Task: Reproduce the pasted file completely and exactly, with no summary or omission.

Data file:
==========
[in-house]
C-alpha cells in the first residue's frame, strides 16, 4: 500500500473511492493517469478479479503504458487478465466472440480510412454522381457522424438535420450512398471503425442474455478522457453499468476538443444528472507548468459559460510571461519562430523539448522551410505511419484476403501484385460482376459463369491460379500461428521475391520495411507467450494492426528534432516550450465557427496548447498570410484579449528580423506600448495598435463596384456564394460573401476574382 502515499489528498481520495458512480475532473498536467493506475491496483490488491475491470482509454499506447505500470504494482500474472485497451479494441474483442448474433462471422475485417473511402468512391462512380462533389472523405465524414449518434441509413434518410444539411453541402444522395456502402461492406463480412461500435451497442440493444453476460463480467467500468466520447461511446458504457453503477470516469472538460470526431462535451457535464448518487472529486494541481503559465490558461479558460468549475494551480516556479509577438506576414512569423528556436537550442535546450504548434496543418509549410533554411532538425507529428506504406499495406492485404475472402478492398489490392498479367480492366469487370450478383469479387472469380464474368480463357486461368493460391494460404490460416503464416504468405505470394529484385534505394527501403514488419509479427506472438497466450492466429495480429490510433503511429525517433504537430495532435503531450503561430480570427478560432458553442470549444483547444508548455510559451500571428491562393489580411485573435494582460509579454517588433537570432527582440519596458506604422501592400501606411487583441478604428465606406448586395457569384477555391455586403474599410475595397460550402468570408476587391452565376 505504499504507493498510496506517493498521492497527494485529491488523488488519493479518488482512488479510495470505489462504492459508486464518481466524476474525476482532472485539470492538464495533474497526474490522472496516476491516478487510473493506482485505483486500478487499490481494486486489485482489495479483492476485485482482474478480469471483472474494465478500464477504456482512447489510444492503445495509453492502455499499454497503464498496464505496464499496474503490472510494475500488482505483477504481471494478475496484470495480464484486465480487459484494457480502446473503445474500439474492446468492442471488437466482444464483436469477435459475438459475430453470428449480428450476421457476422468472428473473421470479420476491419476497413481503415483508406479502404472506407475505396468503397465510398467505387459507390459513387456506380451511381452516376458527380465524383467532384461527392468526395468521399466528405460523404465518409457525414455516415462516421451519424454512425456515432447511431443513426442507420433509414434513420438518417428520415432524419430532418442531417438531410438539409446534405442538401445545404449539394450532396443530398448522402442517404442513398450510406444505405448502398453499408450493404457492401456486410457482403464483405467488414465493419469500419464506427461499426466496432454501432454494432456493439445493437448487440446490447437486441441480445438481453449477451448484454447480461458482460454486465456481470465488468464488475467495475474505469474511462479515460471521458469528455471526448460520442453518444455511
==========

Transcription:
[in-house]
C-alpha cells in the first residue's frame, strides 16, 4: 500500500473511492493517469478479479503504458487478465466472440480510412454522381457522424438535420450512398471503425442474455478522457453499468476538443444528472507548468459559460510571461519562430523539448522551410505511419484476403501484385460482376459463369491460379500461428521475391520495411507467450494492426528534432516550450465557427496548447498570410484579449528580423506600448495598435463596384456564394460573401476574382 502515499489528498481520495458512480475532473498536467493506475491496483490488491475491470482509454499506447505500470504494482500474472485497451479494441474483442448474433462471422475485417473511402468512391462512380462533389472523405465524414449518434441509413434518410444539411453541402444522395456502402461492406463480412461500435451497442440493444453476460463480467467500468466520447461511446458504457453503477470516469472538460470526431462535451457535464448518487472529486494541481503559465490558461479558460468549475494551480516556479509577438506576414512569423528556436537550442535546450504548434496543418509549410533554411532538425507529428506504406499495406492485404475472402478492398489490392498479367480492366469487370450478383469479387472469380464474368480463357486461368493460391494460404490460416503464416504468405505470394529484385534505394527501403514488419509479427506472438497466450492466429495480429490510433503511429525517433504537430495532435503531450503561430480570427478560432458553442470549444483547444508548455510559451500571428491562393489580411485573435494582460509579454517588433537570432527582440519596458506604422501592400501606411487583441478604428465606406448586395457569384477555391455586403474599410475595397460550402468570408476587391452565376 505504499504507493498510496506517493498521492497527494485529491488523488488519493479518488482512488479510495470505489462504492459508486464518481466524476474525476482532472485539470492538464495533474497526474490522472496516476491516478487510473493506482485505483486500478487499490481494486486489485482489495479483492476485485482482474478480469471483472474494465478500464477504456482512447489510444492503445495509453492502455499499454497503464498496464505496464499496474503490472510494475500488482505483477504481471494478475496484470495480464484486465480487459484494457480502446473503445474500439474492446468492442471488437466482444464483436469477435459475438459475430453470428449480428450476421457476422468472428473473421470479420476491419476497413481503415483508406479502404472506407475505396468503397465510398467505387459507390459513387456506380451511381452516376458527380465524383467532384461527392468526395468521399466528405460523404465518409457525414455516415462516421451519424454512425456515432447511431443513426442507420433509414434513420438518417428520415432524419430532418442531417438531410438539409446534405442538401445545404449539394450532396443530398448522402442517404442513398450510406444505405448502398453499408450493404457492401456486410457482403464483405467488414465493419469500419464506427461499426466496432454501432454494432456493439445493437448487440446490447437486441441480445438481453449477451448484454447480461458482460454486465456481470465488468464488475467495475474505469474511462479515460471521458469528455471526448460520442453518444455511